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Somatosensory evoked responses during cerebral ischemia in the rabbit.


 Espiritu, Ma. Gerald,
 Saniel, Edmundo,
 Damian, Ludwig,
 Eduardo, Emmanuel

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Publication Type
The Philippine Journal of Neurology
2002 Jun
Publication Date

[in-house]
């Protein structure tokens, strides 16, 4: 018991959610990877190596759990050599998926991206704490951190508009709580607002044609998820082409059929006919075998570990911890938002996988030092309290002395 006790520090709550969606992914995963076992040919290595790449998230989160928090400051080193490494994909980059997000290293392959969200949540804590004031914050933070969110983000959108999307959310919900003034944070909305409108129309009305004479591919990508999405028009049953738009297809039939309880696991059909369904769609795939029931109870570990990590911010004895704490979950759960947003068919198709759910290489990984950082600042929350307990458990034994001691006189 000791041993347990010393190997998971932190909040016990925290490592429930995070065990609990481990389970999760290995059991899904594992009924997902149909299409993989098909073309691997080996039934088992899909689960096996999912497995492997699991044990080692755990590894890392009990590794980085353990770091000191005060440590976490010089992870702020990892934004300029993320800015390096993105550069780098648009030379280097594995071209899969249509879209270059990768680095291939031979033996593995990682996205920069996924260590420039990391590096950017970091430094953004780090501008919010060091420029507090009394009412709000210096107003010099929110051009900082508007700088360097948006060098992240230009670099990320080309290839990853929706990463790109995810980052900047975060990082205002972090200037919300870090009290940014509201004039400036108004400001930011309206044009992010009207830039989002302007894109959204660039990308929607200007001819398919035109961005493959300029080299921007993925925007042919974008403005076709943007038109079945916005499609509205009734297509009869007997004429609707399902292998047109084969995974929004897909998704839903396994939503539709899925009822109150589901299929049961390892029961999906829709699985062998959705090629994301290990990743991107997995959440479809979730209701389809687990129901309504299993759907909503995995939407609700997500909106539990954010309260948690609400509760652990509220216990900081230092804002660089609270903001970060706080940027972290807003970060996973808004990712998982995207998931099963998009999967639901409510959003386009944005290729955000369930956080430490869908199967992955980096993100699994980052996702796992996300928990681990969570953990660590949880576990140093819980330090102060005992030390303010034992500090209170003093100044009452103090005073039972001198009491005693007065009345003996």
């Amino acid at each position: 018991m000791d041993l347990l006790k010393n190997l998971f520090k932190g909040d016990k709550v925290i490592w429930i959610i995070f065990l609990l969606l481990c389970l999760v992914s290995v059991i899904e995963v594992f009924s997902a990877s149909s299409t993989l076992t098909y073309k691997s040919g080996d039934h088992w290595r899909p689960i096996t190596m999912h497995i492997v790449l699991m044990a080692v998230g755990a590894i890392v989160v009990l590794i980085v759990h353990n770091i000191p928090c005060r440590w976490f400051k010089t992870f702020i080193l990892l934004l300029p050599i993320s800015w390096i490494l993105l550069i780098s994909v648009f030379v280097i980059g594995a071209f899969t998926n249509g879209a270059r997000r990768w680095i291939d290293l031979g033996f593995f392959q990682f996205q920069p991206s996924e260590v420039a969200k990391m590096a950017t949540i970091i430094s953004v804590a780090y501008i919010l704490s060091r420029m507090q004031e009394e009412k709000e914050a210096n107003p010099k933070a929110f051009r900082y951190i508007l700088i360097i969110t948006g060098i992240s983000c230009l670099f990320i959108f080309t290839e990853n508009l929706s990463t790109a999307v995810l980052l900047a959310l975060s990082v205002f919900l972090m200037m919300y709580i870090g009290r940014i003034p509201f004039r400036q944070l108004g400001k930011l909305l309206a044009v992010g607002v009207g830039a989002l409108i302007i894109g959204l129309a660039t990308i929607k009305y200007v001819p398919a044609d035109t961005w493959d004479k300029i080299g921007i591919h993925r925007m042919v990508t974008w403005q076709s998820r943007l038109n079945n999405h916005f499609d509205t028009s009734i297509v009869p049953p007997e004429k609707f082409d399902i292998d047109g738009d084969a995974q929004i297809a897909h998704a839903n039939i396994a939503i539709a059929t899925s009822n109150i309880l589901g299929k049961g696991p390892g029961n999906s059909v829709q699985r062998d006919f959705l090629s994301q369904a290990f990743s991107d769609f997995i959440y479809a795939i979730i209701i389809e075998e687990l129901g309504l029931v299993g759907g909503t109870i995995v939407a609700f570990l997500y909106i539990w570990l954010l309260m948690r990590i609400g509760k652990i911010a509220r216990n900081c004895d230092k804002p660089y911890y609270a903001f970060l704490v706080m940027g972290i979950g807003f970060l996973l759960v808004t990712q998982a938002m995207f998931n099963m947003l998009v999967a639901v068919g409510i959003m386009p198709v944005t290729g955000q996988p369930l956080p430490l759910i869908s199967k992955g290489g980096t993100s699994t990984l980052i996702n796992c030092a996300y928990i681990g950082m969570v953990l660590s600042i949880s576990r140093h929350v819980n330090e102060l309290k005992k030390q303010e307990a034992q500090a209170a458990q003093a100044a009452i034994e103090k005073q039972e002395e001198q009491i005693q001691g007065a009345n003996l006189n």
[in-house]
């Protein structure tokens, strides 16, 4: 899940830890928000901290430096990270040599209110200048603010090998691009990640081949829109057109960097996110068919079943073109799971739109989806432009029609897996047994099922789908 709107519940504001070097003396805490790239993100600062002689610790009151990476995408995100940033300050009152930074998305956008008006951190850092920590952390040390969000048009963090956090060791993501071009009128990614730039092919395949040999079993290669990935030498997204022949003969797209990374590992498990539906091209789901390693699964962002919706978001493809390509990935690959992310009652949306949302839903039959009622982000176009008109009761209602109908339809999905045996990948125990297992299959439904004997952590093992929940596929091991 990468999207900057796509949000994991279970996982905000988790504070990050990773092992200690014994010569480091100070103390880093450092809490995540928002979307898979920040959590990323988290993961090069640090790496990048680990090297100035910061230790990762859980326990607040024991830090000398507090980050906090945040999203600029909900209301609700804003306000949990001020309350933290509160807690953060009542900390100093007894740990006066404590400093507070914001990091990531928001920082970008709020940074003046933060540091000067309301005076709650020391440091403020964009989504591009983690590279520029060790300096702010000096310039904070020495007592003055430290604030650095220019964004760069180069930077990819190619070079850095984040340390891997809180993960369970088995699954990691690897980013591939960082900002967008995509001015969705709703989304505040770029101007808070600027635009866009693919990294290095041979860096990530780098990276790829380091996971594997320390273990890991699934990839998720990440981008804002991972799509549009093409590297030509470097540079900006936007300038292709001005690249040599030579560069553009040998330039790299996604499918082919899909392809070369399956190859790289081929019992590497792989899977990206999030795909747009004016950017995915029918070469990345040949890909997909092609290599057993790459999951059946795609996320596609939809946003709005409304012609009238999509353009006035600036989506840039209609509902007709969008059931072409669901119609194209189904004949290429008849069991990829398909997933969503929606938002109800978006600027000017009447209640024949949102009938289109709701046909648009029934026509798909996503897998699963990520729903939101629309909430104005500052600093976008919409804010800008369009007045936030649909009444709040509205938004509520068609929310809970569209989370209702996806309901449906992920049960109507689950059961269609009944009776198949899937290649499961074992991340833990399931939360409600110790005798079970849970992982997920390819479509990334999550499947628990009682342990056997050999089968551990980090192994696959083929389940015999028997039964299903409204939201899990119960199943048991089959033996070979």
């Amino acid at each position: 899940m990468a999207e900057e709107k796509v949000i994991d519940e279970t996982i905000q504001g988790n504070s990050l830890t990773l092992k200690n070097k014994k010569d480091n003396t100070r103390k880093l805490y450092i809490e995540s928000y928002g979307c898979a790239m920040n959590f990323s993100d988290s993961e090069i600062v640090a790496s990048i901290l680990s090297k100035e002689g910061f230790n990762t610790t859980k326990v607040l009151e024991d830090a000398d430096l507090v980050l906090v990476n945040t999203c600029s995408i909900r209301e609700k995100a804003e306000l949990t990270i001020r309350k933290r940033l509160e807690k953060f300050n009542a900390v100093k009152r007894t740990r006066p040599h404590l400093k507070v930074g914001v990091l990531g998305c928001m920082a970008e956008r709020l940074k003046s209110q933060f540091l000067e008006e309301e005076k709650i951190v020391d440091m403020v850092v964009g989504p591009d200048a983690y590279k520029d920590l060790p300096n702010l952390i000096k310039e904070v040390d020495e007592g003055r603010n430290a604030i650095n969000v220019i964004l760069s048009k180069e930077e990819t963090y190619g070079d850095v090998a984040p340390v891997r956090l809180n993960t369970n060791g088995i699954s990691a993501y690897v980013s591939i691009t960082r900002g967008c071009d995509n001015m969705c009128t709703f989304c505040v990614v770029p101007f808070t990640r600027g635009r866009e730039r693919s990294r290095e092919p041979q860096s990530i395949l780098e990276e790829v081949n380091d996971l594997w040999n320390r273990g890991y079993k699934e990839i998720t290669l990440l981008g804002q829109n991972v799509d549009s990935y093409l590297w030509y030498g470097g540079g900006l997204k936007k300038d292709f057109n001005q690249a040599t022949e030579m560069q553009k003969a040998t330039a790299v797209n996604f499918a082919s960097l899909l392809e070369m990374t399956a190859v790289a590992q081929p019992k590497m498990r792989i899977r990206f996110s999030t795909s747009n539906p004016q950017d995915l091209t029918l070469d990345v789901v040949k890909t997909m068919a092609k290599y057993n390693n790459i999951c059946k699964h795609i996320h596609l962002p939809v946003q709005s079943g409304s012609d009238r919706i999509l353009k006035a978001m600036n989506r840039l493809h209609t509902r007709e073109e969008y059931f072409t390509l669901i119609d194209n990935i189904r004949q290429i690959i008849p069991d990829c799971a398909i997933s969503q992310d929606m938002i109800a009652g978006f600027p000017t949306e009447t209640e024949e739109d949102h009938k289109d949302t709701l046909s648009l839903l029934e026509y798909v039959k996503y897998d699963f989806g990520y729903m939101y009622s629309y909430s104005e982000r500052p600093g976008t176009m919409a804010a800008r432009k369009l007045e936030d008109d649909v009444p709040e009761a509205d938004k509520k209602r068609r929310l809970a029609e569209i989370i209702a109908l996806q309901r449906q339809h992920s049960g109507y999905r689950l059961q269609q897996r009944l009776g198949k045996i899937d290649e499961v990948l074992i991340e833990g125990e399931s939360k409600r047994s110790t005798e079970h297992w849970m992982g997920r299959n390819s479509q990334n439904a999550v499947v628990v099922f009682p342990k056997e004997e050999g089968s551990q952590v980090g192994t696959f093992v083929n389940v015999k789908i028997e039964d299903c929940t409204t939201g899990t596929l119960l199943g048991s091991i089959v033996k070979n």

BACKGROUND: Somatosensory evoked potentials (SSEP) are the electrical potentials generated in sensory pathways at the peripheral, spinal, subcortical (thalamic) and cortical level. It is mainly used for intraoperative monitoring of the spine. It has a role in intraoperative monitoring where there is a risk of developing cerebral infarction as a result of decreased perfusion or temporary loss of cerebral blood flow HYPOTHESIS: Somatosensory evoked potentials can detect cerebral infarction and changes related to cerebral perfusion OBJECTIVE: 1) To determine real time SSEP response to ischemia; 2) to correlate SSEP changes with duration of carotid ligation; 3) to predict reversibility of ischemia by using SSEP measurements SPECIFIC: To define the actual time where potentials are completely lost and clinical damage sets in, and to determine actual SSEP amplitude decrement that would produce clinical and electrophysiologic deficit DESIGN AND METHODOLOGY: Prospective animal study using rabbits divided into 2 groups: first to assess the critical duration of carotid occlusion and the 2nd to determine the critical amplitude decrement that would produce reversible clinical and electrophysiologic measurements. This is achieved by measuring cortical SSEP before, during, and after occlusion of the left common carotid artery. Neurologic function after 0, 3, and 48 hrs of surgery is measured and correlated RESULTS: 9 rabbits were subjected to the procedure and all had SSEP measurements taken and recorded. 6 rabbits in group one had absence of SSEP after 1 min. of complete occlusion. SSEP failed to recover after 60 min. of carotid occlusion and clinical deficits were noted at 45 to 60 min. occlusion The 3 rabbits in group 2, all occluded for 60 minutes showed that a reduction of 70-100 percent from baseline is the critical amplitude level where there is permanent clinical and electrophysiologic damage CONCLUSION: SSEP can detect changes in CBF as early as 1 minute. Sixty minutes of occlusion and 70 percent amplitude reduction correlated with persistent SSEP and clinical deficits. SSEP is a good indicator of cerebral hypoperfusion and can predict reversibility of cerebral ischemia. (Author)

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